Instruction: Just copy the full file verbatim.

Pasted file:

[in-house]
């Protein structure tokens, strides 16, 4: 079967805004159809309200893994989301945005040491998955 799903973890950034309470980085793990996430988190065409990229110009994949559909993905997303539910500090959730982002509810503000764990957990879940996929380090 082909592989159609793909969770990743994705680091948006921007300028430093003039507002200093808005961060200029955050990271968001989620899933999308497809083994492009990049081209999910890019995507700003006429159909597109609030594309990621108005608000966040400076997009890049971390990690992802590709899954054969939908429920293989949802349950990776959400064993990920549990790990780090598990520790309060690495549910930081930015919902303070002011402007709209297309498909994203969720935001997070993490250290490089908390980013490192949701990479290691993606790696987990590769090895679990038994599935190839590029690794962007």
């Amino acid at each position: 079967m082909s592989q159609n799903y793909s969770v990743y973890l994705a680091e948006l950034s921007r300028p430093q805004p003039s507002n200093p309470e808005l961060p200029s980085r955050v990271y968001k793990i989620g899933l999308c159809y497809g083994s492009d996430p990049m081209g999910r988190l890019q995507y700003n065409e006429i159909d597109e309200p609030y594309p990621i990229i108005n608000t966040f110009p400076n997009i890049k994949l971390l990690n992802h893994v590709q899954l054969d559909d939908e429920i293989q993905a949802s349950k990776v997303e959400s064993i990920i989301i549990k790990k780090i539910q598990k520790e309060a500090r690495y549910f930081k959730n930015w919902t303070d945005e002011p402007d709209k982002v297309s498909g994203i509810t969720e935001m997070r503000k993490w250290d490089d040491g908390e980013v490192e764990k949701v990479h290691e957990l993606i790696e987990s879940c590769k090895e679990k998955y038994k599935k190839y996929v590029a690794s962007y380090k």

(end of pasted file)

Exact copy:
[in-house]
């Protein structure tokens, strides 16, 4: 079967805004159809309200893994989301945005040491998955 799903973890950034309470980085793990996430988190065409990229110009994949559909993905997303539910500090959730982002509810503000764990957990879940996929380090 082909592989159609793909969770990743994705680091948006921007300028430093003039507002200093808005961060200029955050990271968001989620899933999308497809083994492009990049081209999910890019995507700003006429159909597109609030594309990621108005608000966040400076997009890049971390990690992802590709899954054969939908429920293989949802349950990776959400064993990920549990790990780090598990520790309060690495549910930081930015919902303070002011402007709209297309498909994203969720935001997070993490250290490089908390980013490192949701990479290691993606790696987990590769090895679990038994599935190839590029690794962007």
């Amino acid at each position: 079967m082909s592989q159609n799903y793909s969770v990743y973890l994705a680091e948006l950034s921007r300028p430093q805004p003039s507002n200093p309470e808005l961060p200029s980085r955050v990271y968001k793990i989620g899933l999308c159809y497809g083994s492009d996430p990049m081209g999910r988190l890019q995507y700003n065409e006429i159909d597109e309200p609030y594309p990621i990229i108005n608000t966040f110009p400076n997009i890049k994949l971390l990690n992802h893994v590709q899954l054969d559909d939908e429920i293989q993905a949802s349950k990776v997303e959400s064993i990920i989301i549990k790990k780090i539910q598990k520790e309060a500090r690495y549910f930081k959730n930015w919902t303070d945005e002011p402007d709209k982002v297309s498909g994203i509810t969720e935001m997070r503000k993490w250290d490089d040491g908390e980013v490192e764990k949701v990479h290691e957990l993606i790696e987990s879940c590769k090895e679990k998955y038994k599935k190839y996929v590029a690794s962007y380090k």